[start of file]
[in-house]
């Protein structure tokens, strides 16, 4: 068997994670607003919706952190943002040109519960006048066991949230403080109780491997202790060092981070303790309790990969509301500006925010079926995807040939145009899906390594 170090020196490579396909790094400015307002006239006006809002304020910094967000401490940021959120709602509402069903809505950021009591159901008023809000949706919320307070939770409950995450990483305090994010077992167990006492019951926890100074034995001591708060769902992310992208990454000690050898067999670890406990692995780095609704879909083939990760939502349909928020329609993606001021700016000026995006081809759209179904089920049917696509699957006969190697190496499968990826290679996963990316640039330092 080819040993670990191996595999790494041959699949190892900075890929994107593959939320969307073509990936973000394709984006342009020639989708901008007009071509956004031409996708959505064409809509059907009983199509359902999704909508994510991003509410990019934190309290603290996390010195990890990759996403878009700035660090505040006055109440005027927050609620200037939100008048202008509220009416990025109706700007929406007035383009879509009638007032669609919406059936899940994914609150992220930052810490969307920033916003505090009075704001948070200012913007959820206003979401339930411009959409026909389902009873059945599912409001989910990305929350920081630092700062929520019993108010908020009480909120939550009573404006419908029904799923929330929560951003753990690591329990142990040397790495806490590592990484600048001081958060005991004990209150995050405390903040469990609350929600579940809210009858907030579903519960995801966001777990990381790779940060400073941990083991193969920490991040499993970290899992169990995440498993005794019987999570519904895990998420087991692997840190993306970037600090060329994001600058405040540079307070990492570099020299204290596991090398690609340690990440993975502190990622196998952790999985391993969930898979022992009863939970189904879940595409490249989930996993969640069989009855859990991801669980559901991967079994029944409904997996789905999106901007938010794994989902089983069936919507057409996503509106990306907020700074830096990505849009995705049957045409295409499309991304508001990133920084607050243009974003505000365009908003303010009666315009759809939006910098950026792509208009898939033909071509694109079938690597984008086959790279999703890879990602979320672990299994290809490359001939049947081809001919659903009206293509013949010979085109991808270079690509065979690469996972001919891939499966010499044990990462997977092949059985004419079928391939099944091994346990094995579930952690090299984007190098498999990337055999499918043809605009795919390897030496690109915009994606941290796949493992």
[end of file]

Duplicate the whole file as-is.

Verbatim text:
[in-house]
């Protein structure tokens, strides 16, 4: 068997994670607003919706952190943002040109519960006048066991949230403080109780491997202790060092981070303790309790990969509301500006925010079926995807040939145009899906390594 170090020196490579396909790094400015307002006239006006809002304020910094967000401490940021959120709602509402069903809505950021009591159901008023809000949706919320307070939770409950995450990483305090994010077992167990006492019951926890100074034995001591708060769902992310992208990454000690050898067999670890406990692995780095609704879909083939990760939502349909928020329609993606001021700016000026995006081809759209179904089920049917696509699957006969190697190496499968990826290679996963990316640039330092 080819040993670990191996595999790494041959699949190892900075890929994107593959939320969307073509990936973000394709984006342009020639989708901008007009071509956004031409996708959505064409809509059907009983199509359902999704909508994510991003509410990019934190309290603290996390010195990890990759996403878009700035660090505040006055109440005027927050609620200037939100008048202008509220009416990025109706700007929406007035383009879509009638007032669609919406059936899940994914609150992220930052810490969307920033916003505090009075704001948070200012913007959820206003979401339930411009959409026909389902009873059945599912409001989910990305929350920081630092700062929520019993108010908020009480909120939550009573404006419908029904799923929330929560951003753990690591329990142990040397790495806490590592990484600048001081958060005991004990209150995050405390903040469990609350929600579940809210009858907030579903519960995801966001777990990381790779940060400073941990083991193969920490991040499993970290899992169990995440498993005794019987999570519904895990998420087991692997840190993306970037600090060329994001600058405040540079307070990492570099020299204290596991090398690609340690990440993975502190990622196998952790999985391993969930898979022992009863939970189904879940595409490249989930996993969640069989009855859990991801669980559901991967079994029944409904997996789905999106901007938010794994989902089983069936919507057409996503509106990306907020700074830096990505849009995705049957045409295409499309991304508001990133920084607050243009974003505000365009908003303010009666315009759809939006910098950026792509208009898939033909071509694109079938690597984008086959790279999703890879990602979320672990299994290809490359001939049947081809001919659903009206293509013949010979085109991808270079690509065979690469996972001919891939499966010499044990990462997977092949059985004419079928391939099944091994346990094995579930952690090299984007190098498999990337055999499918043809605009795919390897030496690109915009994606941290796949493992």